Overview

The Physics department provides an education in the fundamental processes of the physical world with thorough study in both the classroom and laboratory. After completion of the program, a physics student will have excellent analytical and problem-solving skills in addition to ample hands-on laboratory experience. The Physics major is excellent preparation for professional or graduate work in physics, engineering, and related fields. In addition, a physics major finds that he or she is an attractive applicant for medical, business, or law school, as well as having an excellent foundation for science teaching.

In addition to the full spectrum of undergraduate coursework, the department offers many opportunities to participate in research projects both on and off campus. Qualified students may begin research projects as early as their first year. Current research activities in the department include experimental efforts in Particle Astrophysics, Condensed Matter Physics, Plasma Physics, and theoretical efforts in Cosmology, Particle Physics, and Complex Systems. Departmental resources include well-equipped research and instructional laboratories, as well as laboratory space for qualified students to carry out independent investigations of their own. Many students have also participated in projects at nearby institutions such as the California Institute of Technology and the Jet Propulsion Laboratory.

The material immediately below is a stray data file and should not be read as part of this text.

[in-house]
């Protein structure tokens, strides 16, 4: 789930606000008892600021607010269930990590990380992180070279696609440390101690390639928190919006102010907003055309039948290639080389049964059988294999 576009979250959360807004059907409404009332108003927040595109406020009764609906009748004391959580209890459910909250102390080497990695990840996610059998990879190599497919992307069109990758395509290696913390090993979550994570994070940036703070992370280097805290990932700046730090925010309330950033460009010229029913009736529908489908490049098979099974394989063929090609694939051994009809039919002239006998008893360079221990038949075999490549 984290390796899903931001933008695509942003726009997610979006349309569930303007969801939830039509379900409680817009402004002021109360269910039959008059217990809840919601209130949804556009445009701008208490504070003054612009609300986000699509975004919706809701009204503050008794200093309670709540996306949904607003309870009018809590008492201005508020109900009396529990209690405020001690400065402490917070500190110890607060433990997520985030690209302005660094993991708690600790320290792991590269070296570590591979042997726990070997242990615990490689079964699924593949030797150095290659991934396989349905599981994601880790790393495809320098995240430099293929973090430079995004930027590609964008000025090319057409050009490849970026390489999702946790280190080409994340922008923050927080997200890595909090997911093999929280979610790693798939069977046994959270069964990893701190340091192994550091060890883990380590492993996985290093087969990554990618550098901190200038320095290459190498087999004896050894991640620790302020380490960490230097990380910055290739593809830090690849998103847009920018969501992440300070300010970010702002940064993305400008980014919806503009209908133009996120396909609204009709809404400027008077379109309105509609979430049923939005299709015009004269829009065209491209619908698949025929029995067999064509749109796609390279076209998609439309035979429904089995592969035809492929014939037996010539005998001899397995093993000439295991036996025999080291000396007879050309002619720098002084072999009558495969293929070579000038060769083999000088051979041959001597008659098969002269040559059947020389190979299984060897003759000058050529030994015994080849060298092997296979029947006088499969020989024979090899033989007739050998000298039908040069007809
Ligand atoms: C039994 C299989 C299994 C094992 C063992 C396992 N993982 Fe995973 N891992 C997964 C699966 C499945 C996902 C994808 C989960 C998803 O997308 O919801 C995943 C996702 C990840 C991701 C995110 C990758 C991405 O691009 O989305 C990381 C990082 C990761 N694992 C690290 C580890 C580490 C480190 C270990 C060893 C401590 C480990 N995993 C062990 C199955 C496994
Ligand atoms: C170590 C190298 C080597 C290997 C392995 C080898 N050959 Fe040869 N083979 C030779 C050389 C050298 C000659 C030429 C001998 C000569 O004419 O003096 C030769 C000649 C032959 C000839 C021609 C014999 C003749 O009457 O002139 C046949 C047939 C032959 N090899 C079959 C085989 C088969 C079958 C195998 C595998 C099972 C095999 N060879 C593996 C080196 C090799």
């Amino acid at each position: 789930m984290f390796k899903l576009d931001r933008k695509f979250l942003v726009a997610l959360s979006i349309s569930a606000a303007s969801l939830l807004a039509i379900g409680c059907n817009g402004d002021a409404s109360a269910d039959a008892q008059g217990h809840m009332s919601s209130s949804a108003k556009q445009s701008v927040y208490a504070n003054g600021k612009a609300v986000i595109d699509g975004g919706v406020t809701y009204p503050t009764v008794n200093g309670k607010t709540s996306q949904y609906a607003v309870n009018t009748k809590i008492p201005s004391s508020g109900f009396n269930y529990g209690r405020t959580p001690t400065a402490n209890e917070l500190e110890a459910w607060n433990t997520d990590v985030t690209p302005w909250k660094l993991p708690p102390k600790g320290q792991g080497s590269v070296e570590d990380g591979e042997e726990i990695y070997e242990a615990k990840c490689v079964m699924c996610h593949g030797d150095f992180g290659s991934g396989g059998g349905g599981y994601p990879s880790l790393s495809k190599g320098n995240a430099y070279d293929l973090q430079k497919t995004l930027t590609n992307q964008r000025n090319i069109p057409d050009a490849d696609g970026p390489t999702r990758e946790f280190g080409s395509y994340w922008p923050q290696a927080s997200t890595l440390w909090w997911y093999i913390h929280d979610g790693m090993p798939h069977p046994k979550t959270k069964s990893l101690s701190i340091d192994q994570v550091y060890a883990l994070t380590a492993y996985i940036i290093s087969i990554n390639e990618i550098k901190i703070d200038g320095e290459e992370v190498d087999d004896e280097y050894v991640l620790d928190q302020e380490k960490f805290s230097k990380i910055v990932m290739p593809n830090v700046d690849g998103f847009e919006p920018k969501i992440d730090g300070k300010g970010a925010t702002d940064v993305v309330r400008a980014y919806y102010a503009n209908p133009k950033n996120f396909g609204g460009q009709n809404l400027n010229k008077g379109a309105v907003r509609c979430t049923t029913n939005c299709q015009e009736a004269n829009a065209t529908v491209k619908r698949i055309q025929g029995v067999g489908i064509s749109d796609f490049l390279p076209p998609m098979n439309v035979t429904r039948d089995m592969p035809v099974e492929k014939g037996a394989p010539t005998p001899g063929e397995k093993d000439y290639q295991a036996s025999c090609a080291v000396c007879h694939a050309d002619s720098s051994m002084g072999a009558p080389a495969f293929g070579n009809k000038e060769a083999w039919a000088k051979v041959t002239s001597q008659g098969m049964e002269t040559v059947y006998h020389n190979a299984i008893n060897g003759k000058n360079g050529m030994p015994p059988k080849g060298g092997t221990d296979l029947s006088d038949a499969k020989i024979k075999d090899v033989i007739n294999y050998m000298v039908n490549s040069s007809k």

Students who wish to do advanced work in physics or engineering should complete the introductory physics sequence (PHYS 110, PHYS 117, PHYS 230, and PHYS 240) as early as possible. These courses provide a foundation in both classical and modern physics. Fundamental understanding and procedures in analytical physics are stressed throughout. This sequence is recommended to all students who have an aptitude for scientific work and who are acquiring a strong background in mathematics, including an introduction to differential and integral calculus.

Physics majors typically begin taking courses at the intermediate level by the end of the sophomore year, and are encouraged to complete required 300-level courses by the end of junior year. This schedule prepares a student for the widest array of 260- and 360-series courses.

Of special interest are the three series of physics courses numbered PHYS 160- PHYS 169, PHYS 260- PHYS 269, and PHYS 360- PHYS 369. These courses cover special topics as well as subjects of active research interest within the Physics department. The 160 series is designed for non-science students interested in varying aspects of physical science. These courses have few prerequisites beyond algebra and trigonometry and many are open only to students who have not taken PHYS 110/ PHYS 115, PHYS 117, PHYS 230/ PHYS 125, or their equivalent. The 260 series of courses is open to anyone who has completed PHYS 230 or PHYS 125. The prerequisites for 360-series courses vary, but generally require physics beyond PHYS 230 or PHYS 125.